A special warranty deed is a deed to real estate in which the grantor—the seller of the property—warrants only against things that happened while they actually owned the property. In other words, the grantor makes no promises regarding clear title issues that existed prior to their possession of the property. In a special warranty deed, the seller of a piece of property only guarantees against issues or encumbrances that arose in the property title while he was the owner.
Two things are guaranteed by a special warranty deed: the grantor owns the property and has the right to sell it, and there were no encumbrances placed on it while he was the owner. Unlike the more popular general warranty deed, which covers the whole history of the property, a special warranty deed has more restrictions. The same fundamental safeguards for the buyer are offered by both regular and customized warranty deeds.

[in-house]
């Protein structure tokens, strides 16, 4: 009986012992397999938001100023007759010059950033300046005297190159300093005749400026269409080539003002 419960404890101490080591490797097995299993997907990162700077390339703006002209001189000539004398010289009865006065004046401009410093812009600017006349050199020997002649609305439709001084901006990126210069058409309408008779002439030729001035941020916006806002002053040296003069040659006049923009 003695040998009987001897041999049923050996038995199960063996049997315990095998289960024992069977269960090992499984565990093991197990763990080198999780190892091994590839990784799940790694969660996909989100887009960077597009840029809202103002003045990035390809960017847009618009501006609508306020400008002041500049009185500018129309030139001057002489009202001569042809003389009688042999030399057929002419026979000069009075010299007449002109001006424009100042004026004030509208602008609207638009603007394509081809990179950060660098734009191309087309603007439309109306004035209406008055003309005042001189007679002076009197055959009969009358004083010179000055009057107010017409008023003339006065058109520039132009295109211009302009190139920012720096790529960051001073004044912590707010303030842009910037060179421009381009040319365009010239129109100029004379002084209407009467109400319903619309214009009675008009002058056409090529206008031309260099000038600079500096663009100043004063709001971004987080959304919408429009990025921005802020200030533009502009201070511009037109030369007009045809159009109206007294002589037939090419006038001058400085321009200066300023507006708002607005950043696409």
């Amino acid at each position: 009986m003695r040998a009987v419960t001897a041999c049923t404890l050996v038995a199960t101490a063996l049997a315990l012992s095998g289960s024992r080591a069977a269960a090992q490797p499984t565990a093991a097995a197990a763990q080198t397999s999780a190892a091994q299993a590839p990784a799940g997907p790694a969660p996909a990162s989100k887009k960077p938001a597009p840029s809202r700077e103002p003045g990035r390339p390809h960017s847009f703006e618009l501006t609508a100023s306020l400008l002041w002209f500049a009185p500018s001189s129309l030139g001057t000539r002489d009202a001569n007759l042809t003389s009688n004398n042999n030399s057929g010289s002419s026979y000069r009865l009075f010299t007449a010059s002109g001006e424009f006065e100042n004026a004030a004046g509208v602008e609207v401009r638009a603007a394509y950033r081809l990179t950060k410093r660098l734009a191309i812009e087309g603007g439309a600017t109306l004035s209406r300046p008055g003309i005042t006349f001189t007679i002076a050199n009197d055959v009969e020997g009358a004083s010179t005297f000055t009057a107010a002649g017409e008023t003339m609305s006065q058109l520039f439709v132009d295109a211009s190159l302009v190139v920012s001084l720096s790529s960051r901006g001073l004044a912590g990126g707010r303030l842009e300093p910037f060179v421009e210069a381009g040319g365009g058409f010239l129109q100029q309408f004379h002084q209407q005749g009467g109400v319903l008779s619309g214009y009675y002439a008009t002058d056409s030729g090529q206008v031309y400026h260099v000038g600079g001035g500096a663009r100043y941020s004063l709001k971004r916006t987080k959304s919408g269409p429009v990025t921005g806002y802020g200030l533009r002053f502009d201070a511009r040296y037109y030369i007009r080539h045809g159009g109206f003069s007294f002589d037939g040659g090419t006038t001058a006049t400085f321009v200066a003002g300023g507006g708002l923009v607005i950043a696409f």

A special warranty deed and a regular warranty deed differ primarily in how they handle the length of time that title ownership is protected. The most frequent usage of special warranty deeds is in commercial real estate transactions. A general warranty deed is typically used in transactions involving single-family homes and other residential real estate. The general warranty deed must be used, according to several mortgage lenders.
Different states have different names for special warranty deeds, including covenant deed, grant deed, and limited warranty deed. Only the time the seller had possession of the property under a specific warranty deed is covered by the guarantee. Defects in a free-and-clear title that might have existed prior to the seller’s ownership are not covered by special warranty deeds.